Another knife attack reportedly occurred at a kindergarten in China, according to a Chinese rights group. There was no mention of the attack in Chinese national state media and government officials did not return repeated calls about the incident.
The incident was mentioned in one local media outlet and bloggers in China were buzzing about it. But many blog posts about the incident were taken off the internet shortly after they were posted.
China Information Center for Human Rights and Democracy said four children were killed and 12 were wounded when a man went on a knife slashing spree at a kindergarten in the city of Zibo. The incident occurred on Tuesday afternoon, the rights organization.
If this attack occurred, it would be one of at least five knife or cleaver attacks on school children in China since March.
(The Australian) Kids, teacher stabbed to death. August 5, 2010.
ZIBO, CHINA: Three children and a teacher have been stabbed to death, with more a than a dozen people injured, in the latest Chinese school attack. It is the first fatal school attack since May 12, the last of string of nine such incidents that have triggered fears over dissatisfaction among ordinary Chinese people. Yesterday's killings occurred at a kindergarten in Zibo, Shandong province, east of Beijing.
Authorities have responded with increased security at schools -- primary and secondary schools are closed for holidays until September. Media coverage has been limited to prevent copycat attacks. A woman who works in a restaurant opposite the Boshan District Experimental Kindergarten's Jinfengyuan branch said the attacker was a man aged 27 or 28 who posed as a parent.
The incident came just two days after a man in northern Hebei province used his earthmover to smash vehicles and buildings, leaving 17 dead. The killings have been blamed on China's poor services for dealing with mental illnesses and increased stress as the country booms.
(Sky News) 'Man Held' As Kids Die In School Stabbings Tom Bonnett. August 4, 2010.
A man has been arrested after three children were stabbed to death in an attack at a nursery school in China, state media said. The suspect, identified as Fang Jiantang, has reportedly confessed to the rampage in the eastern city of Zibo in Shandong province.
Police have recovered the 2ft-long knife that Fang, 26, said he had used in the killings, the Xinhua news agency said. His motive was not immediately known and officers were investigating the incident.
Three children died at the scene while three other youngsters and four teachers were injured and taken to hospital, a report said. Two of the teachers were in a serious condition. Parents were picking up their children as a knifeman began his assault.
A woman who worked in a restaurant opposite the Boshan District Experimental Kindergarten's Jinfengyuan branch said the attacker had pretended to be a parent. Police officers rushed some of the injured children to hospital before ambulances had time to arrive, said the woman.
(Agence France Presse) At least three dead in knife attack on China school. By Marianne Barriaux. August 4, 2010.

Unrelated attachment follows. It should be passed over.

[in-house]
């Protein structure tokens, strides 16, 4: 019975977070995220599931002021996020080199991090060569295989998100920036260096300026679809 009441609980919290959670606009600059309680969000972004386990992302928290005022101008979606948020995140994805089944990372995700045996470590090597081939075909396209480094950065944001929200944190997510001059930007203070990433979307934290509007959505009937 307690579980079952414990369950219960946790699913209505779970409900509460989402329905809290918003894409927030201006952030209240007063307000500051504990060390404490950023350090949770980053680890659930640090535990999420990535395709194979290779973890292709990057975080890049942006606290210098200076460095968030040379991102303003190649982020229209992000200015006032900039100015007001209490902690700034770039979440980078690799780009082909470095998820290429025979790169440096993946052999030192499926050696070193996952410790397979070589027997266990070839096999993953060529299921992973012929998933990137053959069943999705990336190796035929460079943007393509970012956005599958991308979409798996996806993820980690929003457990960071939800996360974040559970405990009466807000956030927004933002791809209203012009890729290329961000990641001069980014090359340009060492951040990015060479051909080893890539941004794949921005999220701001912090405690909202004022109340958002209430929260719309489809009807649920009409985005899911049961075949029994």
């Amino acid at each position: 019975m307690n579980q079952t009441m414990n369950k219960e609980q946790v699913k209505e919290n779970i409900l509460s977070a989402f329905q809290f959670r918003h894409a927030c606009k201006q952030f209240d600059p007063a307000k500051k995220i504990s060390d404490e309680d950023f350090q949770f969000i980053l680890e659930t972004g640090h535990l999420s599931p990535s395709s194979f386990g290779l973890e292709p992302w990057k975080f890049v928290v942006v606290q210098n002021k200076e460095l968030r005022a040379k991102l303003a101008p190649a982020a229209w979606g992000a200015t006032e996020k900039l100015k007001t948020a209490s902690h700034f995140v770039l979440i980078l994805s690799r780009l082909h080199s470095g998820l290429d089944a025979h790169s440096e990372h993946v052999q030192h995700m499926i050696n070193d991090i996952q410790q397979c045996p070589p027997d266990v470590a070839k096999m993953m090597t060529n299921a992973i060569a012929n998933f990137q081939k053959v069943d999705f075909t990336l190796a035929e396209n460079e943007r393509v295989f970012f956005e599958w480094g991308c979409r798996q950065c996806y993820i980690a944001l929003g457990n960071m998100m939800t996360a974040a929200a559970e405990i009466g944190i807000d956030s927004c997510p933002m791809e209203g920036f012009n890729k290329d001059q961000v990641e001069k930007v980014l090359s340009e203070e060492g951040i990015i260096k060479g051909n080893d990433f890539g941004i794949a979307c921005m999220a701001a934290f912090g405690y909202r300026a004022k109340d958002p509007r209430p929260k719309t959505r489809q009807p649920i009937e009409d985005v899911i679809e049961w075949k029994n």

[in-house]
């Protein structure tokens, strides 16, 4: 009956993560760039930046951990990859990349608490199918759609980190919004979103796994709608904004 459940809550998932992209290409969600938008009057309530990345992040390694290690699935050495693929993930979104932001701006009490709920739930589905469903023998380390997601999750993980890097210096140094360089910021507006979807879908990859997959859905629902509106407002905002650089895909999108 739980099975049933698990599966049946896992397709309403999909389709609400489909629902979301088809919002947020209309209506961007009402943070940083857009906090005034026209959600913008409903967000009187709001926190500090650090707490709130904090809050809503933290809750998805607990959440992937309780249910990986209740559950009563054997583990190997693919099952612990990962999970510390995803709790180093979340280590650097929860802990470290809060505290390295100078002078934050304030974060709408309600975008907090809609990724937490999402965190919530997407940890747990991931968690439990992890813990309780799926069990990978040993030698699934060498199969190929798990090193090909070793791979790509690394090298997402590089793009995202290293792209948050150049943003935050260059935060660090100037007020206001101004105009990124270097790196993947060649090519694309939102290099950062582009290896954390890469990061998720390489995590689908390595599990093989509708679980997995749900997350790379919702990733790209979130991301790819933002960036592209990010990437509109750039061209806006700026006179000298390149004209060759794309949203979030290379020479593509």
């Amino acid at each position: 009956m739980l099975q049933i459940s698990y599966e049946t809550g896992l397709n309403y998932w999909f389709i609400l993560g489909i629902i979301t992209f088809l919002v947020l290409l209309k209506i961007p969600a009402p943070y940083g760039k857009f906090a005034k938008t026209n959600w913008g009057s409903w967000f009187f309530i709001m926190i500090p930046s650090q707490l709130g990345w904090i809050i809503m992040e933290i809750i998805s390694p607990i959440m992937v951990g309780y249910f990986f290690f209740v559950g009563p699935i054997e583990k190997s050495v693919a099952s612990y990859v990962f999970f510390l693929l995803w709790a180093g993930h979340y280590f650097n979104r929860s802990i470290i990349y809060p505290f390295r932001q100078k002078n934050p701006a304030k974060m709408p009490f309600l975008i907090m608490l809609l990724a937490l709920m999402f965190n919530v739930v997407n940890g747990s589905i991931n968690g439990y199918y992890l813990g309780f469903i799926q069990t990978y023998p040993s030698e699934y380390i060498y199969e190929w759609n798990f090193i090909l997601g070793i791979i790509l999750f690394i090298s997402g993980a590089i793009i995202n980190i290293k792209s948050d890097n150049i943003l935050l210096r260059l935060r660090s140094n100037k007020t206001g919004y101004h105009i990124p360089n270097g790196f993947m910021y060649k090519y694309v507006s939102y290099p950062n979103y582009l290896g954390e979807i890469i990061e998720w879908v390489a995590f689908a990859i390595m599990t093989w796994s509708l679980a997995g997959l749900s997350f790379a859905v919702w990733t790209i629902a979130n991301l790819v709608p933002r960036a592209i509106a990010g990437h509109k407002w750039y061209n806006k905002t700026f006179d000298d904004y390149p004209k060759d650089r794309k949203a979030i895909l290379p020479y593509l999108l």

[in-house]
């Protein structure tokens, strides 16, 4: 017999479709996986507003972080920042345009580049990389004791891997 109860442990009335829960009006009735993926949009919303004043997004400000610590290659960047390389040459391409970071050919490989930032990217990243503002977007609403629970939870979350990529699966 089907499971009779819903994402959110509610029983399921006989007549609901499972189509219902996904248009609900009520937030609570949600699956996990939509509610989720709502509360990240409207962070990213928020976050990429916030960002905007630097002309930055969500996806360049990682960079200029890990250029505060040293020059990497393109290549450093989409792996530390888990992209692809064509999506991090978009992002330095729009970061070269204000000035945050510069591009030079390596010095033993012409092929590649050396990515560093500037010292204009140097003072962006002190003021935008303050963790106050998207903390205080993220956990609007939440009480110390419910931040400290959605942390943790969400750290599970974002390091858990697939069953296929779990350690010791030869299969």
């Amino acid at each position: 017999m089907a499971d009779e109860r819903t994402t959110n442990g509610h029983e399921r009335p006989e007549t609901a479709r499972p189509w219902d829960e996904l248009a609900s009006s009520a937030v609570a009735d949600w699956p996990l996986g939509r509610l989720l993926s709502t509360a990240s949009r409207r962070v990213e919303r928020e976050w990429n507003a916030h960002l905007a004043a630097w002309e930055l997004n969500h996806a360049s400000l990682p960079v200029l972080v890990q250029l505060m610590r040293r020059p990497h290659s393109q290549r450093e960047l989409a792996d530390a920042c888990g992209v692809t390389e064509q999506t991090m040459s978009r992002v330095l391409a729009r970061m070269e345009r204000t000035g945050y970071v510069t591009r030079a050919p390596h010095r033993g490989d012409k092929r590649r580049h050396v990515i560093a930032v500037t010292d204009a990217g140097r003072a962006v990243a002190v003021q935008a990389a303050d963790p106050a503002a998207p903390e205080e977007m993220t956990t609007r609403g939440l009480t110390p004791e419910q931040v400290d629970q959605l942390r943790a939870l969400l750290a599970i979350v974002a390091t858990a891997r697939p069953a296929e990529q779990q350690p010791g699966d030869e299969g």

A man wielding a huge knife killed at least three children in a kindergarten in eastern China, state media said Wednesday, in the latest in a wave of deadly school attacks that have alarmed the nation. The assault occurred on Tuesday in the eastern province of Shandong in Zibo city, the state Xinhua news agency reported, confirming earlier accounts given by local residents.
The alleged assailant, 26-year-old Fang Jiantang, was taken into custody shortly after the attack and has confessed to his crime, Xinhua said, citing a statement from the Zibo city government. Three children died at the scene, while three others and four teachers were injured and taken to hospital, the report said. Two of the teachers were in a serious condition. Police have recovered the 60-centimetre-long (two-foot-long) knife that Fang said he had used in the kindergarten rampage, Xinhua said. His motive was not immediately known and police were still investigating.
"Around six or seven ambulances and many policemen came, the road to the kindergarten was blocked, and the parents were not allowed to enter," a woman who gave her name as Zhang and lives opposite the kindergarten told AFP. Both Zhang and an employee at another kindergarten in the same district, who gave his name as Wang, told AFP that three children had died in the attack.
Repeated calls to the local hospital, police and government about the incident either went unanswered or officials refused to comment. Another Zibo resident, a kindergarten owner who refused to be named, said that kindergartens throughout the city had been asked to close for one month as of Thursday.
(Los Angeles Times) Four killed in attack on kindergarteners in China Lily Kuo. August 4, 2010.
The brutal killing of at least three children and a teacher at a school in northeastern China had residents confounded and authorities tight-lipped on Wednesday.
A man identified by state media as Fang Jiantang, 26, reportedly attacked kindergarten students and teachers with a knife Tuesday in a suburb of Zibo, killing four and injuring 20 staff and children. The man turned himself in to police, according to Singtao Daily, a Hong Kong newspaper. A 2-foot-long knife believed to be the weapon used in the attack was recovered. No motive has been established.
Teachers suffered deep gashes to their heads and shoulders, witnesses said. The wounded teachers were reportedly attempting to protect the children. Some said the injured students looked as if their skulls had been hacked open and that other children had hidden under desks to escape the assailant.